Behind the scenes, many concert promoters who host these EDM concerts and festivals are Licensed to Play by SOCAN. Obtaining a SOCAN licence demonstrates their commitment to running concerts ethically and legally, and ensures that music creators are properly compensated, which in turn, allows them to continue creating their music. A SOCAN licence fosters a mutually beneficial partnership between concertpromoters and their featured music creators.

“We want to ensure that all of the contributors to the music receive their fair compensation.” – Harvey Cohen, of Union Events

As another benefit to SOCAN-licensed promoters, SOCAN has recently worked alongside Re:Sound to simplify the licensing process for those who promote events in nightclubs. While SOCAN collects performance royalties for songwriters and music publishers, Re:Sound collects royalties for artists and record companies. There was an opportunity to create a distinct licensing process between the two societies, to avoid delays and duplication, and enhance reporting for both licences, making it easier for nightclub promoters to do their business.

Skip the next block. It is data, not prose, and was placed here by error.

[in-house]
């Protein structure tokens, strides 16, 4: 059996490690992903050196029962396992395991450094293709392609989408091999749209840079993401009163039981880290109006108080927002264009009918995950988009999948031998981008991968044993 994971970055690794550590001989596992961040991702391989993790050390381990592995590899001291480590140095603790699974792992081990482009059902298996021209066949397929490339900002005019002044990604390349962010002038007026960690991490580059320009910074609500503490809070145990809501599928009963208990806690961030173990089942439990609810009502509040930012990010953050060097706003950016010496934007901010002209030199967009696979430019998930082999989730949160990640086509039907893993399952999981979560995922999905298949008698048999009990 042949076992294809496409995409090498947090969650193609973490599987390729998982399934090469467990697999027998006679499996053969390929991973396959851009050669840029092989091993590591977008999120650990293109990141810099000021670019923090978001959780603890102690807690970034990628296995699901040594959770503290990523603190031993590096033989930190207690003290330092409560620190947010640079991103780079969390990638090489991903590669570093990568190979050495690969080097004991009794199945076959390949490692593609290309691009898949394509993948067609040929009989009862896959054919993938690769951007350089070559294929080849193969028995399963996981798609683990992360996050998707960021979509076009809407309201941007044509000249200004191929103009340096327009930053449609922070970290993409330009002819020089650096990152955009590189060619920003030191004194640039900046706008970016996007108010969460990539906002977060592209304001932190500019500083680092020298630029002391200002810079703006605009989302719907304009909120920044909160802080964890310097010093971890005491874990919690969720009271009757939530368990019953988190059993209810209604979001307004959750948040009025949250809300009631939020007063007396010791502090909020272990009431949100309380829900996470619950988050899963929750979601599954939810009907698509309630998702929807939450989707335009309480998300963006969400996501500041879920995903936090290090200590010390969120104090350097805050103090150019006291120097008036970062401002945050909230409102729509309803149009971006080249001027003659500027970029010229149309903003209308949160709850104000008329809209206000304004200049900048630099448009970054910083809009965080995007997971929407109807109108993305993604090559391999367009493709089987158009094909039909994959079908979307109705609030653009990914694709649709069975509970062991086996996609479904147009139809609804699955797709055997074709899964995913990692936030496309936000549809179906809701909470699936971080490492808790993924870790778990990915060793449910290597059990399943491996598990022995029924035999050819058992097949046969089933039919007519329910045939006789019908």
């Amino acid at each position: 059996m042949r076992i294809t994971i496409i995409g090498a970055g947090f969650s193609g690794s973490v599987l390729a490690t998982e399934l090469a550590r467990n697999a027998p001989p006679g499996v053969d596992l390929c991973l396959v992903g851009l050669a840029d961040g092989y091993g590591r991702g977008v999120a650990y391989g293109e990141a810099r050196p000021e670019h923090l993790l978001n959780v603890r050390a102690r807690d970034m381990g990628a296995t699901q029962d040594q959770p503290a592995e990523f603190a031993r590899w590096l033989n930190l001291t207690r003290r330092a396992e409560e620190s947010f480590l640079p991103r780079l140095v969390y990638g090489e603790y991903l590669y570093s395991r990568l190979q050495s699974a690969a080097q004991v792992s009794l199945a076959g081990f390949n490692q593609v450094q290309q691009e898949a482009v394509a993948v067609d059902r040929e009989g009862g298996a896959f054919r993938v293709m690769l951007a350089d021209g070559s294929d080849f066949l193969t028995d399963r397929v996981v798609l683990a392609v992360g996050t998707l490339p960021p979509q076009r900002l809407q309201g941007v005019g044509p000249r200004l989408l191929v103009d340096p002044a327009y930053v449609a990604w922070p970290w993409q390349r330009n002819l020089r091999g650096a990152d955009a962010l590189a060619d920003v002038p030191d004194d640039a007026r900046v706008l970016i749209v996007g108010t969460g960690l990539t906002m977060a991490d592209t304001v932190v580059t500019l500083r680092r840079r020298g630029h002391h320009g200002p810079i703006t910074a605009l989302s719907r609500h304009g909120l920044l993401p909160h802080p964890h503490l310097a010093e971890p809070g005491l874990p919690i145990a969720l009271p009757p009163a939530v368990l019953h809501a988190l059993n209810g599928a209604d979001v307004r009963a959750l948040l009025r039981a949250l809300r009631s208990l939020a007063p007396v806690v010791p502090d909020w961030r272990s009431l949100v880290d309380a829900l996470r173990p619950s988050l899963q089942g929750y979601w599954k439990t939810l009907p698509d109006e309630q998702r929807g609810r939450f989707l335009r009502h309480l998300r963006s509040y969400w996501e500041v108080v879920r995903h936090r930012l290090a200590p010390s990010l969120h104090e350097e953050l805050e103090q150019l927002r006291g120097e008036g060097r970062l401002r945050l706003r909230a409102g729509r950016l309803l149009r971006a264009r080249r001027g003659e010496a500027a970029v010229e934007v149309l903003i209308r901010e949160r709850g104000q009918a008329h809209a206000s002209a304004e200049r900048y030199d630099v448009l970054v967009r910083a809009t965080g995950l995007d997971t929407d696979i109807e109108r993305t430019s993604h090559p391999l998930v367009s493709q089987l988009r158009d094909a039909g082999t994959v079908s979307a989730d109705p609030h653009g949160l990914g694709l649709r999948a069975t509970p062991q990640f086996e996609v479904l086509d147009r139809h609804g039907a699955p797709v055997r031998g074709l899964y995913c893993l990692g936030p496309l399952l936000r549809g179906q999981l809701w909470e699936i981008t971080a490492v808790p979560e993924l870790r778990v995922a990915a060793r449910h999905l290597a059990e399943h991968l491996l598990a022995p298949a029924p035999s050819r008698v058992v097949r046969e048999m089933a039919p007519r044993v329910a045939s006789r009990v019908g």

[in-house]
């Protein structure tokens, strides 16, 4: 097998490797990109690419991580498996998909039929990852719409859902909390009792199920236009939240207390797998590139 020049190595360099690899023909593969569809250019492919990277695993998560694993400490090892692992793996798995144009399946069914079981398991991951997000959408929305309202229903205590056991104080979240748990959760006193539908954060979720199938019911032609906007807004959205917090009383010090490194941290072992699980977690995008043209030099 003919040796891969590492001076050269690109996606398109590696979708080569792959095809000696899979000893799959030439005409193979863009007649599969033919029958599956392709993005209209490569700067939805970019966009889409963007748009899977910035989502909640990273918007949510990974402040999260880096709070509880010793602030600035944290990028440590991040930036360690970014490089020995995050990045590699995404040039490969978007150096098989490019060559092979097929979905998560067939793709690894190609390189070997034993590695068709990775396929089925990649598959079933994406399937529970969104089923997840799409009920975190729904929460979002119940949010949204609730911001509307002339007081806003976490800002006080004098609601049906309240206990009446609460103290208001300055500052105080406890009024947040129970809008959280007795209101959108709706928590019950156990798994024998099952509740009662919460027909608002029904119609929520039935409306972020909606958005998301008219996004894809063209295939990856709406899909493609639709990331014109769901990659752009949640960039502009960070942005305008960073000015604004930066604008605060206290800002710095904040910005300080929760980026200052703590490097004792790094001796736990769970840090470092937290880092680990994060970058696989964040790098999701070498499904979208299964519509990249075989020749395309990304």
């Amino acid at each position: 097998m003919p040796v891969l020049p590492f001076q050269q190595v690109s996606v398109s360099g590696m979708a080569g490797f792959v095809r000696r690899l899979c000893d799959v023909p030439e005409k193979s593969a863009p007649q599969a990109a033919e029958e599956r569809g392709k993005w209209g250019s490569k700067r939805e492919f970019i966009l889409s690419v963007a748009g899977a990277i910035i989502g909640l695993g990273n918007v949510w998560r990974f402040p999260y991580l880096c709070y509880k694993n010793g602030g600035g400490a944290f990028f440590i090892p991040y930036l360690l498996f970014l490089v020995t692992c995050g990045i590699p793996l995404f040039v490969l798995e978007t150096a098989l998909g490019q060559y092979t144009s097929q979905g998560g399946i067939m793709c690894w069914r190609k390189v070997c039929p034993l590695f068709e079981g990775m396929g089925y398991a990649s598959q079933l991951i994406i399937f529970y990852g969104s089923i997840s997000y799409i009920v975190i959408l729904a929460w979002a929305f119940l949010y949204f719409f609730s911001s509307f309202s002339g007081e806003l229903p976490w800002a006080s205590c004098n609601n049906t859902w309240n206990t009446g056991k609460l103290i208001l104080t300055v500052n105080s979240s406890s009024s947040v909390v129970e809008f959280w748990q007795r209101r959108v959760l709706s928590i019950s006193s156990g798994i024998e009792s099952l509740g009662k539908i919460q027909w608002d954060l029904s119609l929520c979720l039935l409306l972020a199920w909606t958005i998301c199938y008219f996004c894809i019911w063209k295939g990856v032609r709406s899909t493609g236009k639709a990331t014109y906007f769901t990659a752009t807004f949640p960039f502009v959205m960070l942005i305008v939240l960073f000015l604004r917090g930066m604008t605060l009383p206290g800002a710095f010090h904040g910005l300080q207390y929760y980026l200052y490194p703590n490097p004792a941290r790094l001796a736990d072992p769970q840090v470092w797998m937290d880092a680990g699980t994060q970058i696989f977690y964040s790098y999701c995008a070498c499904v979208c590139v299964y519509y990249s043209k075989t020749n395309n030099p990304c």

SOCAN licensee Electronic Nation Canada, the electronic music brand of Live Nation, is one of Canada’s premier electronic music promoters, hosting prominent summer concerts. Most recently, Electronic Nation hosted the third annual Digital Dream Music Festival in Toronto, boasting a crowd of nearly 75,000 attendees and more than 100 artists. The promoter also partnered to host ÎlesSoniq, one of the biggest electronic festivals in Montreal.